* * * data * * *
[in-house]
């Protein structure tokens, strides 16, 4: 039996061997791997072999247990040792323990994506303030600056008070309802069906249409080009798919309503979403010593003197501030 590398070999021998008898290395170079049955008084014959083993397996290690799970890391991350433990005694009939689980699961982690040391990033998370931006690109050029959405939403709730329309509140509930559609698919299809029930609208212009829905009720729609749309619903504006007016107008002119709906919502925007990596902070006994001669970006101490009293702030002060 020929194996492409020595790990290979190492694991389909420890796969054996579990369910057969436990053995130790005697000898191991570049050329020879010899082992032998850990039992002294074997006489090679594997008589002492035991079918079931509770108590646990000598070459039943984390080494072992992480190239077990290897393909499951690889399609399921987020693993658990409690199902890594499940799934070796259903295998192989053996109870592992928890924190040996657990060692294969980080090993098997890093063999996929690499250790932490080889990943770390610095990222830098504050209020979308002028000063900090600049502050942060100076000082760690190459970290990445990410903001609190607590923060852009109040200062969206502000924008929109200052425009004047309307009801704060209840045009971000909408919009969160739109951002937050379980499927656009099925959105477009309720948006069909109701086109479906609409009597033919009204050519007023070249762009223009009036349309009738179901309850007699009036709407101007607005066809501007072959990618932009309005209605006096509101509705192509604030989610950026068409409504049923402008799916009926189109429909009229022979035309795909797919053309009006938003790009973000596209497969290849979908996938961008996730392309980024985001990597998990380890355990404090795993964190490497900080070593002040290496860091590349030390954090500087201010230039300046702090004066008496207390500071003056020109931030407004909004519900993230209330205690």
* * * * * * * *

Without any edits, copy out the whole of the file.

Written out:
[in-house]
């Protein structure tokens, strides 16, 4: 039996061997791997072999247990040792323990994506303030600056008070309802069906249409080009798919309503979403010593003197501030 590398070999021998008898290395170079049955008084014959083993397996290690799970890391991350433990005694009939689980699961982690040391990033998370931006690109050029959405939403709730329309509140509930559609698919299809029930609208212009829905009720729609749309619903504006007016107008002119709906919502925007990596902070006994001669970006101490009293702030002060 020929194996492409020595790990290979190492694991389909420890796969054996579990369910057969436990053995130790005697000898191991570049050329020879010899082992032998850990039992002294074997006489090679594997008589002492035991079918079931509770108590646990000598070459039943984390080494072992992480190239077990290897393909499951690889399609399921987020693993658990409690199902890594499940799934070796259903295998192989053996109870592992928890924190040996657990060692294969980080090993098997890093063999996929690499250790932490080889990943770390610095990222830098504050209020979308002028000063900090600049502050942060100076000082760690190459970290990445990410903001609190607590923060852009109040200062969206502000924008929109200052425009004047309307009801704060209840045009971000909408919009969160739109951002937050379980499927656009099925959105477009309720948006069909109701086109479906609409009597033919009204050519007023070249762009223009009036349309009738179901309850007699009036709407101007607005066809501007072959990618932009309005209605006096509101509705192509604030989610950026068409409504049923402008799916009926189109429909009229022979035309795909797919053309009006938003790009973000596209497969290849979908996938961008996730392309980024985001990597998990380890355990404090795993964190490497900080070593002040290496860091590349030390954090500087201010230039300046702090004066008496207390500071003056020109931030407004909004519900993230209330205690």